A Conversation with Sana Abou-Haidar

Enterprise-level CAD software comes to Linux.

Sana Abou-Haidar is a Marketing Manager at Matra DataVision, a company with a middle- to high-end CASE CAD product. This product is a set of components for the development of trade-specific technical and scientific modeling applications ranging from CAD/CAM/CAE to metrology and measuring machines, biomedical software, 3-D geological mapping, optical simulation, product design and styling. Matra is releasing the Linux version of this product as open source on December 20, and will also be open sourcing the software for other platforms as well. I talked to Sana by phone on December 10.

Margie: Why don't you begin by telling me a bit about the product?

Sana: Okay; the product is Open CASCADE, and basically, Open CASCADE is open source for CAS.CADE. CAS.CADE is Case for CAD computer-aided software engineering for computer-aided applications and is made up of a number of software components dedicated to the development to scientific and technical applications. You know, graphic applications. They deal with geometric modeling with visualization, data exchange between a number of different graphic applications, etc.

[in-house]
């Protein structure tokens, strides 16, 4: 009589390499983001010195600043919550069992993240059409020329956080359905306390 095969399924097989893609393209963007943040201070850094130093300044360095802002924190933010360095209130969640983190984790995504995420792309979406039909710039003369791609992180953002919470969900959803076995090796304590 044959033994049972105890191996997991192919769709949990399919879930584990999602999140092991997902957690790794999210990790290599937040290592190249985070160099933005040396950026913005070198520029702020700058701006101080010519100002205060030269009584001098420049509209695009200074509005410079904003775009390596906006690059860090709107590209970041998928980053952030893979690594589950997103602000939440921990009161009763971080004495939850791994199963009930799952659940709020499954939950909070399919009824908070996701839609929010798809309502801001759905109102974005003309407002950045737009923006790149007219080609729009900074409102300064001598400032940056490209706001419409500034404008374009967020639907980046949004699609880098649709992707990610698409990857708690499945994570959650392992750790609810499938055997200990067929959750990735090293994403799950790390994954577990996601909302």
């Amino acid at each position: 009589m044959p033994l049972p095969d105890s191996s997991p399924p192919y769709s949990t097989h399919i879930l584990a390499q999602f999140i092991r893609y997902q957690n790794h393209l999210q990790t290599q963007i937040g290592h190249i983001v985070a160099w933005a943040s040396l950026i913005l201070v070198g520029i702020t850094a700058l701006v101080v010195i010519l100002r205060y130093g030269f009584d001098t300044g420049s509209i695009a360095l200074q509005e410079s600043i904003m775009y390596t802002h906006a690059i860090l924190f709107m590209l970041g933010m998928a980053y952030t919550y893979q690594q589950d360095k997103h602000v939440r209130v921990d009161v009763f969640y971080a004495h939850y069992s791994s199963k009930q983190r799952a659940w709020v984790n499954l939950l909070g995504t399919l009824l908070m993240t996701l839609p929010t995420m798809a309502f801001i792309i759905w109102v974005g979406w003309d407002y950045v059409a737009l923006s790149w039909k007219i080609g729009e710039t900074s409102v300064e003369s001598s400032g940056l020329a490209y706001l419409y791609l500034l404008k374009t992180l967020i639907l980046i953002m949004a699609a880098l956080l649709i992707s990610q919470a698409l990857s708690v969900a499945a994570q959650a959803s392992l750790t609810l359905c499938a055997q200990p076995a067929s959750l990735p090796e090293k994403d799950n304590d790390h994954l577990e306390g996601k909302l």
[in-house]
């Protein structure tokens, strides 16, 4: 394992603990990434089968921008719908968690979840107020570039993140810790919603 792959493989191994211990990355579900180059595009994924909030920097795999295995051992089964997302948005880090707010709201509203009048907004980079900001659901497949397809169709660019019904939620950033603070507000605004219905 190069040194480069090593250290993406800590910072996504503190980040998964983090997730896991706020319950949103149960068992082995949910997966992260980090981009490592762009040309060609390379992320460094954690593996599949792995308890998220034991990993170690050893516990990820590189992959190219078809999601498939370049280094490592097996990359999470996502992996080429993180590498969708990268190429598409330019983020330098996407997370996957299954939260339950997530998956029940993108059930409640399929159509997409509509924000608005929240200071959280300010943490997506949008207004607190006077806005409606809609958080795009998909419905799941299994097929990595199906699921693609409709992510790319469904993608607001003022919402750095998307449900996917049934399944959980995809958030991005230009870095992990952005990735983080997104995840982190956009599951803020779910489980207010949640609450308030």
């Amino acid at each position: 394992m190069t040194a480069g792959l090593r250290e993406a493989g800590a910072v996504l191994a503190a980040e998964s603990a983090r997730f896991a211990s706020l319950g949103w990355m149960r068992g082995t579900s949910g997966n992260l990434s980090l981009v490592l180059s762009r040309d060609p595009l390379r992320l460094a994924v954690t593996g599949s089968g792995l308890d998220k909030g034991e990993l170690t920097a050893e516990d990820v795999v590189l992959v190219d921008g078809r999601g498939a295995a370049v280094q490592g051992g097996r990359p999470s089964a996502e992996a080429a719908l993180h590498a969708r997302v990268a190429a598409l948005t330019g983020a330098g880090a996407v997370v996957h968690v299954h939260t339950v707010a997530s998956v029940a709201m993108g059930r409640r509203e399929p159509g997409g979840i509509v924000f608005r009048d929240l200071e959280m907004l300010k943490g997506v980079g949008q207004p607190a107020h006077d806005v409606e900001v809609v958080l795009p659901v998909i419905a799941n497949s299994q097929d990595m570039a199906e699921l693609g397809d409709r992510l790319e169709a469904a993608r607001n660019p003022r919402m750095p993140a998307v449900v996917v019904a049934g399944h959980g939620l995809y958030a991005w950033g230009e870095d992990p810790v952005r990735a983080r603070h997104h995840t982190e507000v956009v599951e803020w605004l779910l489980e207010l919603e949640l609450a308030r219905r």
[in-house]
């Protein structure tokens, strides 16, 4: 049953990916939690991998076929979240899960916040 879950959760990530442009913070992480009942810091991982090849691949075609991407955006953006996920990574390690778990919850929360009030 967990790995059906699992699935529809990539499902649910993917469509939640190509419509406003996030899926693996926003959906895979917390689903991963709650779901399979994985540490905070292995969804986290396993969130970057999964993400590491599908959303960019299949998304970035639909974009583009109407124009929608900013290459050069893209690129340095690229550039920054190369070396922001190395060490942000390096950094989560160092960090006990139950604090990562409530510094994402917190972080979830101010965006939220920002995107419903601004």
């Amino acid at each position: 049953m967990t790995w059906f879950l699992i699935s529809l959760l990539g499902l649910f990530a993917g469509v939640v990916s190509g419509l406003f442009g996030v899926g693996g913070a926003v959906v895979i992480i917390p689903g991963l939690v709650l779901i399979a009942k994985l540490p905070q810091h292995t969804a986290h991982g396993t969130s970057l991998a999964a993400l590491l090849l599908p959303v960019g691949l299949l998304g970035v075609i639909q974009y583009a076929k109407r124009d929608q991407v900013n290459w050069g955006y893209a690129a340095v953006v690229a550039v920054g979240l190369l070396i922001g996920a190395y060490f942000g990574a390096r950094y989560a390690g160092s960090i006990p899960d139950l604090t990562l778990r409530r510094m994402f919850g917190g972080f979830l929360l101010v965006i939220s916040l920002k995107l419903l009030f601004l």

Now, to give you just an idea about this CASCADE product, it's been marketed by Matra DataVision since 1995. So this product is not coming straight out of research or anything—it's market-tested since 1995. Our customer base today is made up of industrials with specific developments of ISVs (independent software vendors) and a number of research and education institutes in Europe and the United States. CASCADE generates a yearly revenue for Matra-DataVision of about 3.5 million dollars in a market that is about 24-25 million dollars. So it's a bit more than 10% of that market.

Margie: It sounds like it is a very high-end product.

Sana: Well, it is medium- and high-end. CASCADE has a number of classes, because it is in C++ and object technology dealing with basic graphics and geometry, but also with very high-end classes that deal with complicated modeling algorithms.

Margie: How did y'all decide to go about becoming open source?